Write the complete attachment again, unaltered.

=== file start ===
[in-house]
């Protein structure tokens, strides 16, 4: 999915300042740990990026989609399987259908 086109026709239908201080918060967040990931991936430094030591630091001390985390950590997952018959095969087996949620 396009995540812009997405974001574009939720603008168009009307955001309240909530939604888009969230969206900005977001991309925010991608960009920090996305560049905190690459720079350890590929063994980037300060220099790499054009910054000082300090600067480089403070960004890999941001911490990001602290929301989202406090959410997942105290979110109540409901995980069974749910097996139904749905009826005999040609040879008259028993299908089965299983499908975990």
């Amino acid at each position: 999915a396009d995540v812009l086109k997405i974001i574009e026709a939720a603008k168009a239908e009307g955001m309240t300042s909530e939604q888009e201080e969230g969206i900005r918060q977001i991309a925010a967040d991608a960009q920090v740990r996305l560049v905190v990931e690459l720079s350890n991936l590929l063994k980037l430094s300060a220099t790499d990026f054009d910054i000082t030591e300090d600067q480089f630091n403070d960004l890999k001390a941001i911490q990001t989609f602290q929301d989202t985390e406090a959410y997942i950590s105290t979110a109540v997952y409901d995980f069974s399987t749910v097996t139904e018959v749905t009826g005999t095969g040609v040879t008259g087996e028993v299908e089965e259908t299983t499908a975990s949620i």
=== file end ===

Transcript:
[in-house]
């Protein structure tokens, strides 16, 4: 999915300042740990990026989609399987259908 086109026709239908201080918060967040990931991936430094030591630091001390985390950590997952018959095969087996949620 396009995540812009997405974001574009939720603008168009009307955001309240909530939604888009969230969206900005977001991309925010991608960009920090996305560049905190690459720079350890590929063994980037300060220099790499054009910054000082300090600067480089403070960004890999941001911490990001602290929301989202406090959410997942105290979110109540409901995980069974749910097996139904749905009826005999040609040879008259028993299908089965299983499908975990």
């Amino acid at each position: 999915a396009d995540v812009l086109k997405i974001i574009e026709a939720a603008k168009a239908e009307g955001m309240t300042s909530e939604q888009e201080e969230g969206i900005r918060q977001i991309a925010a967040d991608a960009q920090v740990r996305l560049v905190v990931e690459l720079s350890n991936l590929l063994k980037l430094s300060a220099t790499d990026f054009d910054i000082t030591e300090d600067q480089f630091n403070d960004l890999k001390a941001i911490q990001t989609f602290q929301d989202t985390e406090a959410y997942i950590s105290t979110a109540v997952y409901d995980f069974s399987t749910v097996t139904e018959v749905t009826g005999t095969g040609v040879t008259g087996e028993v299908e089965e259908t299983t499908a975990s949620i």